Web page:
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Lawsuit challenges immigration jail policy
Attorney: Legal resident spent months behind bars over misdemeanor charge
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A Gainesville attorney claims his client, a legal, permanent U.S. resident, faced an immigration hold for months in the Hall County Jail.

Attorney Arturo Corso filed a habeas corpus petition Sept. 22 in the names of Nicolas Montalvan Ceballos and Jose Santos Delgado, two men charged with misdemeanors and facing 287(g) immigration holds.

A habeas corpus petition challenges the incarceration of an inmate or prisoner.

The 287(g) program is a federal initiative that trains local law enforcement officers in identifying undocumented persons. The Hall County Detention Center entered the program in 2007.

“When the (Immigration and Customs Enforcement) Agents act upon (the sheriff’s) 287(g) hold, they act to forcibly remove an accused person from the jurisdiction of the courts where the criminal complaint is still pending,” according to the petition.

The civil action names Hall County Sheriff Gerald Couch and Solicitor Stephanie Woodard.

Corso said Delgado, 26, was wrongly accused of simple battery under the Family Violence Act. Delgado was arrested June 13 and is a legal permanent resident, Corso said.

After weeks, the prosecutors informed Corso of an investigation into a felony-level crime, which Delgado also denied. Corso claimed he has provided affidavits and other statements to prosecutors supporting his client’s lack of involvement in either situation.

“The prosecutor wants my client’s bond reduced, so that he can get out of jail ... and right into the waiting mouth of the 287(g) immigration officers,” Corso said.

Speaking generally on cases prior to adjudication, Woodard said her office looks to review cases frequently in which a prohibitive bond may have been set.

“Both Sheriff Couch and my office work to try and minimize the time that people are held pre-adjudication to keep that from being a financial burden to the taxpayers, because incarceration should be used as punishment after adjudication,” she said.

Citing the ongoing lawsuit, Couch declined to comment specifically on the 287(g) program.

“While this has been a successful program for many years, I am unable to make any additional comment regarding the 287(g) program due to the pending litigation,” Couch said in a statement. “I look forward to being able to address this program further once the litigation has been settled.”

Hall County Sheriff’s Office spokeswoman Deputy Nicole Bailes directed questions about the 287(g) program to ICE public information officer Bryan Cox. He wrote in an email he couldn’t discuss any specifics of the program because of the lawsuit.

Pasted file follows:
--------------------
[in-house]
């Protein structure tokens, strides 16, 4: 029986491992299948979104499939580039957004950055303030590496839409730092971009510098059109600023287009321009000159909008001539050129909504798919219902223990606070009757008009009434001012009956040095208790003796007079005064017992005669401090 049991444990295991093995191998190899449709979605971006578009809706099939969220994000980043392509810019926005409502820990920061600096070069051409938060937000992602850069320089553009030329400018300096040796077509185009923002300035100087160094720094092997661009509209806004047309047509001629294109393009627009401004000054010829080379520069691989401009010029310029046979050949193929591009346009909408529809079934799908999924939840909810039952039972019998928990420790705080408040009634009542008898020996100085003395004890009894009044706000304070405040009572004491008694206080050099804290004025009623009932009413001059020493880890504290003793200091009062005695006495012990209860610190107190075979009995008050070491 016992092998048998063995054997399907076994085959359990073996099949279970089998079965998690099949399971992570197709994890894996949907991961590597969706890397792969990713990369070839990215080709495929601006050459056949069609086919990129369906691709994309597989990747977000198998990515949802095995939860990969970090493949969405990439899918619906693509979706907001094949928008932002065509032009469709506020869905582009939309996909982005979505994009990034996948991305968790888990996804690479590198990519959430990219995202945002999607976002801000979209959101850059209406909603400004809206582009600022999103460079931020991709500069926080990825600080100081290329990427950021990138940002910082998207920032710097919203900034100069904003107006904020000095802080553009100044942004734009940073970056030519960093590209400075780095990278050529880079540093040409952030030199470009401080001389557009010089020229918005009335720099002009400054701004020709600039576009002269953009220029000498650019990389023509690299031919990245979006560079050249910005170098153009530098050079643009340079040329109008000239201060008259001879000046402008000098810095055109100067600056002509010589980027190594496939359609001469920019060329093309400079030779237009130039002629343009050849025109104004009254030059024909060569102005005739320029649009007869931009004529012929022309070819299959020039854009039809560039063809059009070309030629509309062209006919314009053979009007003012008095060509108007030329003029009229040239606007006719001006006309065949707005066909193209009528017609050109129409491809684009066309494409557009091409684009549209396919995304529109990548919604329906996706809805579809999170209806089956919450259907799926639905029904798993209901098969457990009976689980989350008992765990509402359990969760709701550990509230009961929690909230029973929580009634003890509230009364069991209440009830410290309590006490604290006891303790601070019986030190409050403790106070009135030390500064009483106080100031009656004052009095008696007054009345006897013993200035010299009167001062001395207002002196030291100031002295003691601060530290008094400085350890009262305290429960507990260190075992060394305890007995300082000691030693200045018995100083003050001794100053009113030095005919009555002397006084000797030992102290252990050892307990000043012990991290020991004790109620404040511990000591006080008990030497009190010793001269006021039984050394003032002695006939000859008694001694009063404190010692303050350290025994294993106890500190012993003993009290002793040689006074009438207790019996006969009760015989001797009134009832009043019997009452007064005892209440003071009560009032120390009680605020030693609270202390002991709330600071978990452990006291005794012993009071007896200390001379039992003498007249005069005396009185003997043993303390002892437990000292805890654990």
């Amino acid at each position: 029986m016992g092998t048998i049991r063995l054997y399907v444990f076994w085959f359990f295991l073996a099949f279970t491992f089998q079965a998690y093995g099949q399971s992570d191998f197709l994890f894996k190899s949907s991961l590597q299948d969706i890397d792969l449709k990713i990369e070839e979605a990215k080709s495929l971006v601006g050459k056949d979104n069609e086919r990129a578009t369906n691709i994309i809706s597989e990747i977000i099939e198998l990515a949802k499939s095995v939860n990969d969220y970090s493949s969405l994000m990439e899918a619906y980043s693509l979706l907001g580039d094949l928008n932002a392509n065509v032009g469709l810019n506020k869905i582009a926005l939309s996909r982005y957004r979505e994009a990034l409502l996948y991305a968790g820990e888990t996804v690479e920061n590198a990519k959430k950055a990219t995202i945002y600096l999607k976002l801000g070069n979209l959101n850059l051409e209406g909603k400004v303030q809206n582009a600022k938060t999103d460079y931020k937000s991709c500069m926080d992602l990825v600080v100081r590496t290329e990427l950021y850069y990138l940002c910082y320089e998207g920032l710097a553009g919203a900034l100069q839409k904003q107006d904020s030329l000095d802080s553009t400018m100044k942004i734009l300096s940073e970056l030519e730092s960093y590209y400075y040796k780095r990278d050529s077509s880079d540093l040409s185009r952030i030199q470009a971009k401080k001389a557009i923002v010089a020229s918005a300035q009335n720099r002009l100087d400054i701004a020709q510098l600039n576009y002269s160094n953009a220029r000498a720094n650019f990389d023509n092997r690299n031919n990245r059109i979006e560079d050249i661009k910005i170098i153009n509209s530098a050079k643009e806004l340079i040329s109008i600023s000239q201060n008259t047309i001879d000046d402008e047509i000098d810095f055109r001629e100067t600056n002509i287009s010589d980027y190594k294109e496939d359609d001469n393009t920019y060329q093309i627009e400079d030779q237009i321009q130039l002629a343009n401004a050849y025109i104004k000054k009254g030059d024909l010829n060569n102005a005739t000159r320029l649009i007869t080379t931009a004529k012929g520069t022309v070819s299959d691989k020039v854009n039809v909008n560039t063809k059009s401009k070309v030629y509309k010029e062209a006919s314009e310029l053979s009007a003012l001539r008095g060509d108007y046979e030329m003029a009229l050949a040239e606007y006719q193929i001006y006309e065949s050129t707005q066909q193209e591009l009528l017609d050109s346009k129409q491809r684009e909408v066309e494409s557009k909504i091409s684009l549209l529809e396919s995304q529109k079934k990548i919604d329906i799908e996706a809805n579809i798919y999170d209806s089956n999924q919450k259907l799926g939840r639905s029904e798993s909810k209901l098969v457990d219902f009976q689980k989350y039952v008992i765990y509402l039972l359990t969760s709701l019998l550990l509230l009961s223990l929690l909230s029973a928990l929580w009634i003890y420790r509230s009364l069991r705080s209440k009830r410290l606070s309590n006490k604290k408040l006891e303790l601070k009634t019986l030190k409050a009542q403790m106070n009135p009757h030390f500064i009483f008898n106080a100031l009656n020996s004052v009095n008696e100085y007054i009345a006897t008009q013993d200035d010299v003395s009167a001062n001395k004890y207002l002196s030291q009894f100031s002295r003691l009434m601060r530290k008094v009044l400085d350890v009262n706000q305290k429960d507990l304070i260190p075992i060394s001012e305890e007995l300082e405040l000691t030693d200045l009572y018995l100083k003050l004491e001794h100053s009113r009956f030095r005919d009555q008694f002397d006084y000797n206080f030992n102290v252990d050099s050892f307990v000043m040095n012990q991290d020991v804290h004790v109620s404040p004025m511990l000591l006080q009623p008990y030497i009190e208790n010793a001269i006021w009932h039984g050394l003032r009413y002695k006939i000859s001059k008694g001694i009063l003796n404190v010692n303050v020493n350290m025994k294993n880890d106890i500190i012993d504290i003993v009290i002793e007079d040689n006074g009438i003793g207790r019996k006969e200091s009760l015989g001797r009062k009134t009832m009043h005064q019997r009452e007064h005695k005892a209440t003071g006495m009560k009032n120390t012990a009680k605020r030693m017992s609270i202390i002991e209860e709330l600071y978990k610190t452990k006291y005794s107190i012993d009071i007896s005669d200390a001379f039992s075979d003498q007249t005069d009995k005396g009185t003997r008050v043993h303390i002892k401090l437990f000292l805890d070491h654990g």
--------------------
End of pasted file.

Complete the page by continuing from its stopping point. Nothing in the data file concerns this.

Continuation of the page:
A month after filing the habeas corpus petition, Delgado was released Oct. 20.

“Someone, magically, called the sheriff’s office and got the 287(g) hold lifted,” Corso said, adding he was unsure how the hold was lifted.

Carolina Antonini, an Atlanta-based immigration attorney, said she has helped a number of clients who had legal status but have faced such immigration holds.

“It happens sufficiently in my practice that makes me think it happens enough to be concerned about it,” Antonini said.

Woodard claimed no one on the state level could be involved because the hold is handled on a federal level.

“None of the state actors interact with the federal decisions,” Woodard said.

Ceballos, however, has already been deported, Corso said.

“(Ceballos) had just been in jail for so long, I guess three months, four months, he became completely exasperated and depressed,” he said, saying he was unsure of Ceballos’ legal status when charged. “He just couldn’t wait anymore for his day in court even though he pled not guilty and he wanted to have a trial on his charges.”

Corso said the alleged result is a legal “dead zone,” where there is no judicial review for police activity.

“Before any judge ever gets to hear whether the arrest is valid or whether the accusation has any merit, the 287(g) program comes down like the sword of Damocles and you get the express train to deportation,” he said.

Antonini said often her clients will face ICE detention in one of two South Georgia cities, Lumpkin and Ocilla, if they are detained in Georgia. As a result, some of her clients have been unable to return to face charges in a timely manner.

“I’ve had many people who unfortunately were detained and removed from the county, were not able to face the charges and then would come out of the county with an order of arrest,” Antonini said.

In her experience, Woodard said the two issues — preadjudication concerns and deportation concerns — are often handled together in short succession.

“The majority of time, attorneys address both situations simultaneously, both reducing bond and releasing here and dealing with the deportation status in a separate court in the appropriate jurisdiction,” Woodard said.

Part of the issue with legal residents having immigration holds may have to do with what questions are asked during booking procedures, Corso said.

“‘Were you born in this country?’ is not the end-all be-all of whether you are an American citizen or not,” he said, himself born in Heidelberg, Germany, to a father in the military.

In November 2014, the Department of Homeland Security issued a memorandum setting priorities for deportation proceedings. “Priority 1” is set for those suspected of posing a threat to national security and people convicted of committing street gang activity.

“If you get pulled over because one of the two light bulbs on your license plate is out, the president has said that we’re not going to make that person’s deportation a priority, especially if they’re married to a U.S. citizen or have U.S. citizen children,” Corso said.

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